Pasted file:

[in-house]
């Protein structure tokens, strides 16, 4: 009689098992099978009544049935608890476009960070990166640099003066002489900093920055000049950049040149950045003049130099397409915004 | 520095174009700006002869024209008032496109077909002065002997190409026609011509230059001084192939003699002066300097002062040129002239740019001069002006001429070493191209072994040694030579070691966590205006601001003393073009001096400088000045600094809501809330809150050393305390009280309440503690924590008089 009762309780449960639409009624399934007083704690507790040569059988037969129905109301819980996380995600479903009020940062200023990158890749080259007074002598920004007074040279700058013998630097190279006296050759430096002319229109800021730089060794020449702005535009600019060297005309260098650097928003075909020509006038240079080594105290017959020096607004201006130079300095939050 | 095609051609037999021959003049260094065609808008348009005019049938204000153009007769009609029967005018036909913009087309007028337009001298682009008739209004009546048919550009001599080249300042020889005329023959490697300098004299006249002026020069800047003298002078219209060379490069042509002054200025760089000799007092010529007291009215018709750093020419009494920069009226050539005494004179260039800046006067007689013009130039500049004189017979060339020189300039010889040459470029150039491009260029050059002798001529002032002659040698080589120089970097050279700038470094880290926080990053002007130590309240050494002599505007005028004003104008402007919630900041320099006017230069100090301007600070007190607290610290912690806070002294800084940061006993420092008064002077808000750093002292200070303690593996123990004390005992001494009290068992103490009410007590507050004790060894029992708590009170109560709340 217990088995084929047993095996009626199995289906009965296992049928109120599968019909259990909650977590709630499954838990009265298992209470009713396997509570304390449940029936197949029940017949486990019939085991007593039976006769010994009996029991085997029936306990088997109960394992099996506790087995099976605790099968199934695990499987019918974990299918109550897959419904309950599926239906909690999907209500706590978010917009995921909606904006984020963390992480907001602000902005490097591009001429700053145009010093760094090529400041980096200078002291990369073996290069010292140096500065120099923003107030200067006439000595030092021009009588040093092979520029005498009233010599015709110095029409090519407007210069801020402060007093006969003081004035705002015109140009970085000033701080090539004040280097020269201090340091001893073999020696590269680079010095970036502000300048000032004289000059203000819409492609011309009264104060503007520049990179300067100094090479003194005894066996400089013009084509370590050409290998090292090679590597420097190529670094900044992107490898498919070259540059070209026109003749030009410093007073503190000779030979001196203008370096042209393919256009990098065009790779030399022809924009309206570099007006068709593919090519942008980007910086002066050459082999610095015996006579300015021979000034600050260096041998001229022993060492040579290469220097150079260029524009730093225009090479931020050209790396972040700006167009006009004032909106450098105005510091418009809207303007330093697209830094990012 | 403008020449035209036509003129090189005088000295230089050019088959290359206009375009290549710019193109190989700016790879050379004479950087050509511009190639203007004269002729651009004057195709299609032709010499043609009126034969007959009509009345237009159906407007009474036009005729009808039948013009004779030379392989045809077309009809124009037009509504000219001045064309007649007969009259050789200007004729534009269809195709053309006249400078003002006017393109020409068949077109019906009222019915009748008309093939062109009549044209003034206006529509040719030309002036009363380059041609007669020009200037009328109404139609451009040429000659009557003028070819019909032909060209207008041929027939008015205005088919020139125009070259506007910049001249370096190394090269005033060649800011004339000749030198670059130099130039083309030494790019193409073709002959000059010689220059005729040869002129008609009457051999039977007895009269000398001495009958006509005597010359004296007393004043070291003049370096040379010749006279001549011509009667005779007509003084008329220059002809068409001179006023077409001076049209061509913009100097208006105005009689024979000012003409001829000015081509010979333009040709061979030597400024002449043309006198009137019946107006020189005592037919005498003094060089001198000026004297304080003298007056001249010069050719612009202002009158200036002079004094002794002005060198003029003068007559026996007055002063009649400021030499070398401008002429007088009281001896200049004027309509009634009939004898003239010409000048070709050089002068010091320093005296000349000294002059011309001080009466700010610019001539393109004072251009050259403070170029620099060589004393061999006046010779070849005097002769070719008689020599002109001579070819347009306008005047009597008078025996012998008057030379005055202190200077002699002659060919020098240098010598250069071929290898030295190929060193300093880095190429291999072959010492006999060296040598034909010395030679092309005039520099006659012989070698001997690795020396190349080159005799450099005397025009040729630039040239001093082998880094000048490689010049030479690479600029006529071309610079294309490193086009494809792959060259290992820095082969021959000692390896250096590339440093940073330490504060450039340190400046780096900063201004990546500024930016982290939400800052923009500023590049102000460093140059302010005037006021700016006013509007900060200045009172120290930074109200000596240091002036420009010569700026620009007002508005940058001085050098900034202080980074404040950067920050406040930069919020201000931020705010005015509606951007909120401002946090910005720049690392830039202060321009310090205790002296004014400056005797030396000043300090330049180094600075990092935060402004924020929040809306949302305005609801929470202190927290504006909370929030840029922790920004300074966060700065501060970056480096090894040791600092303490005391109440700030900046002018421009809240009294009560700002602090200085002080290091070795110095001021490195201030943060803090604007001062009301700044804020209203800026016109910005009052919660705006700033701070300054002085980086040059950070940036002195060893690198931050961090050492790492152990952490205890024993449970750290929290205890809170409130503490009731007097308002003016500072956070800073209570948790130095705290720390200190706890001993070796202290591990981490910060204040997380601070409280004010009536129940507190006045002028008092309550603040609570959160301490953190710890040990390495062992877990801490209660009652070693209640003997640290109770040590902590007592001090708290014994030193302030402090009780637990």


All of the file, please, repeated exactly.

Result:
[in-house]
């Protein structure tokens, strides 16, 4: 009689098992099978009544049935608890476009960070990166640099003066002489900093920055000049950049040149950045003049130099397409915004 | 520095174009700006002869024209008032496109077909002065002997190409026609011509230059001084192939003699002066300097002062040129002239740019001069002006001429070493191209072994040694030579070691966590205006601001003393073009001096400088000045600094809501809330809150050393305390009280309440503690924590008089 009762309780449960639409009624399934007083704690507790040569059988037969129905109301819980996380995600479903009020940062200023990158890749080259007074002598920004007074040279700058013998630097190279006296050759430096002319229109800021730089060794020449702005535009600019060297005309260098650097928003075909020509006038240079080594105290017959020096607004201006130079300095939050 | 095609051609037999021959003049260094065609808008348009005019049938204000153009007769009609029967005018036909913009087309007028337009001298682009008739209004009546048919550009001599080249300042020889005329023959490697300098004299006249002026020069800047003298002078219209060379490069042509002054200025760089000799007092010529007291009215018709750093020419009494920069009226050539005494004179260039800046006067007689013009130039500049004189017979060339020189300039010889040459470029150039491009260029050059002798001529002032002659040698080589120089970097050279700038470094880290926080990053002007130590309240050494002599505007005028004003104008402007919630900041320099006017230069100090301007600070007190607290610290912690806070002294800084940061006993420092008064002077808000750093002292200070303690593996123990004390005992001494009290068992103490009410007590507050004790060894029992708590009170109560709340 217990088995084929047993095996009626199995289906009965296992049928109120599968019909259990909650977590709630499954838990009265298992209470009713396997509570304390449940029936197949029940017949486990019939085991007593039976006769010994009996029991085997029936306990088997109960394992099996506790087995099976605790099968199934695990499987019918974990299918109550897959419904309950599926239906909690999907209500706590978010917009995921909606904006984020963390992480907001602000902005490097591009001429700053145009010093760094090529400041980096200078002291990369073996290069010292140096500065120099923003107030200067006439000595030092021009009588040093092979520029005498009233010599015709110095029409090519407007210069801020402060007093006969003081004035705002015109140009970085000033701080090539004040280097020269201090340091001893073999020696590269680079010095970036502000300048000032004289000059203000819409492609011309009264104060503007520049990179300067100094090479003194005894066996400089013009084509370590050409290998090292090679590597420097190529670094900044992107490898498919070259540059070209026109003749030009410093007073503190000779030979001196203008370096042209393919256009990098065009790779030399022809924009309206570099007006068709593919090519942008980007910086002066050459082999610095015996006579300015021979000034600050260096041998001229022993060492040579290469220097150079260029524009730093225009090479931020050209790396972040700006167009006009004032909106450098105005510091418009809207303007330093697209830094990012 | 403008020449035209036509003129090189005088000295230089050019088959290359206009375009290549710019193109190989700016790879050379004479950087050509511009190639203007004269002729651009004057195709299609032709010499043609009126034969007959009509009345237009159906407007009474036009005729009808039948013009004779030379392989045809077309009809124009037009509504000219001045064309007649007969009259050789200007004729534009269809195709053309006249400078003002006017393109020409068949077109019906009222019915009748008309093939062109009549044209003034206006529509040719030309002036009363380059041609007669020009200037009328109404139609451009040429000659009557003028070819019909032909060209207008041929027939008015205005088919020139125009070259506007910049001249370096190394090269005033060649800011004339000749030198670059130099130039083309030494790019193409073709002959000059010689220059005729040869002129008609009457051999039977007895009269000398001495009958006509005597010359004296007393004043070291003049370096040379010749006279001549011509009667005779007509003084008329220059002809068409001179006023077409001076049209061509913009100097208006105005009689024979000012003409001829000015081509010979333009040709061979030597400024002449043309006198009137019946107006020189005592037919005498003094060089001198000026004297304080003298007056001249010069050719612009202002009158200036002079004094002794002005060198003029003068007559026996007055002063009649400021030499070398401008002429007088009281001896200049004027309509009634009939004898003239010409000048070709050089002068010091320093005296000349000294002059011309001080009466700010610019001539393109004072251009050259403070170029620099060589004393061999006046010779070849005097002769070719008689020599002109001579070819347009306008005047009597008078025996012998008057030379005055202190200077002699002659060919020098240098010598250069071929290898030295190929060193300093880095190429291999072959010492006999060296040598034909010395030679092309005039520099006659012989070698001997690795020396190349080159005799450099005397025009040729630039040239001093082998880094000048490689010049030479690479600029006529071309610079294309490193086009494809792959060259290992820095082969021959000692390896250096590339440093940073330490504060450039340190400046780096900063201004990546500024930016982290939400800052923009500023590049102000460093140059302010005037006021700016006013509007900060200045009172120290930074109200000596240091002036420009010569700026620009007002508005940058001085050098900034202080980074404040950067920050406040930069919020201000931020705010005015509606951007909120401002946090910005720049690392830039202060321009310090205790002296004014400056005797030396000043300090330049180094600075990092935060402004924020929040809306949302305005609801929470202190927290504006909370929030840029922790920004300074966060700065501060970056480096090894040791600092303490005391109440700030900046002018421009809240009294009560700002602090200085002080290091070795110095001021490195201030943060803090604007001062009301700044804020209203800026016109910005009052919660705006700033701070300054002085980086040059950070940036002195060893690198931050961090050492790492152990952490205890024993449970750290929290205890809170409130503490009731007097308002003016500072956070800073209570948790130095705290720390200190706890001993070796202290591990981490910060204040997380601070409280004010009536129940507190006045002028008092309550603040609570959160301490953190710890040990390495062992877990801490209660009652070693209640003997640290109770040590902590007592001090708290014994030193302030402090009780637990």